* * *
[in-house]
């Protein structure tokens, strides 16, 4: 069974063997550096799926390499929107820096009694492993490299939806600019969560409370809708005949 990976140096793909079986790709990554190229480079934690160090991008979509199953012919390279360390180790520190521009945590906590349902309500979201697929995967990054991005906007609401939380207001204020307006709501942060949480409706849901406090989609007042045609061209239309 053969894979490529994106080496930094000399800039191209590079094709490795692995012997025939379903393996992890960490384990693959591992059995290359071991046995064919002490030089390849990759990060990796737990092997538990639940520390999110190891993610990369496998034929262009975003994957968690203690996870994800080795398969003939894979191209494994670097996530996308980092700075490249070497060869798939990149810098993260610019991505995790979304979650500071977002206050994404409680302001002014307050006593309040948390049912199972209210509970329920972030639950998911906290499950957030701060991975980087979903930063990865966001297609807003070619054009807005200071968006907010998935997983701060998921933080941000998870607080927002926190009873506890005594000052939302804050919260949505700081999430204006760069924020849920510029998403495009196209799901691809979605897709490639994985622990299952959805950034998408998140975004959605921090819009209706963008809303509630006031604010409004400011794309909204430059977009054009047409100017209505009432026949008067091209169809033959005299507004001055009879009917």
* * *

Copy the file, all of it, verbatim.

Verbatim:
[in-house]
């Protein structure tokens, strides 16, 4: 069974063997550096799926390499929107820096009694492993490299939806600019969560409370809708005949 990976140096793909079986790709990554190229480079934690160090991008979509199953012919390279360390180790520190521009945590906590349902309500979201697929995967990054991005906007609401939380207001204020307006709501942060949480409706849901406090989609007042045609061209239309 053969894979490529994106080496930094000399800039191209590079094709490795692995012997025939379903393996992890960490384990693959591992059995290359071991046995064919002490030089390849990759990060990796737990092997538990639940520390999110190891993610990369496998034929262009975003994957968690203690996870994800080795398969003939894979191209494994670097996530996308980092700075490249070497060869798939990149810098993260610019991505995790979304979650500071977002206050994404409680302001002014307050006593309040948390049912199972209210509970329920972030639950998911906290499950957030701060991975980087979903930063990865966001297609807003070619054009807005200071968006907010998935997983701060998921933080941000998870607080927002926190009873506890005594000052939302804050919260949505700081999430204006760069924020849920510029998403495009196209799901691809979605897709490639994985622990299952959805950034998408998140975004959605921090819009209706963008809303509630006031604010409004400011794309909204430059977009054009047409100017209505009432026949008067091209169809033959005299507004001055009879009917």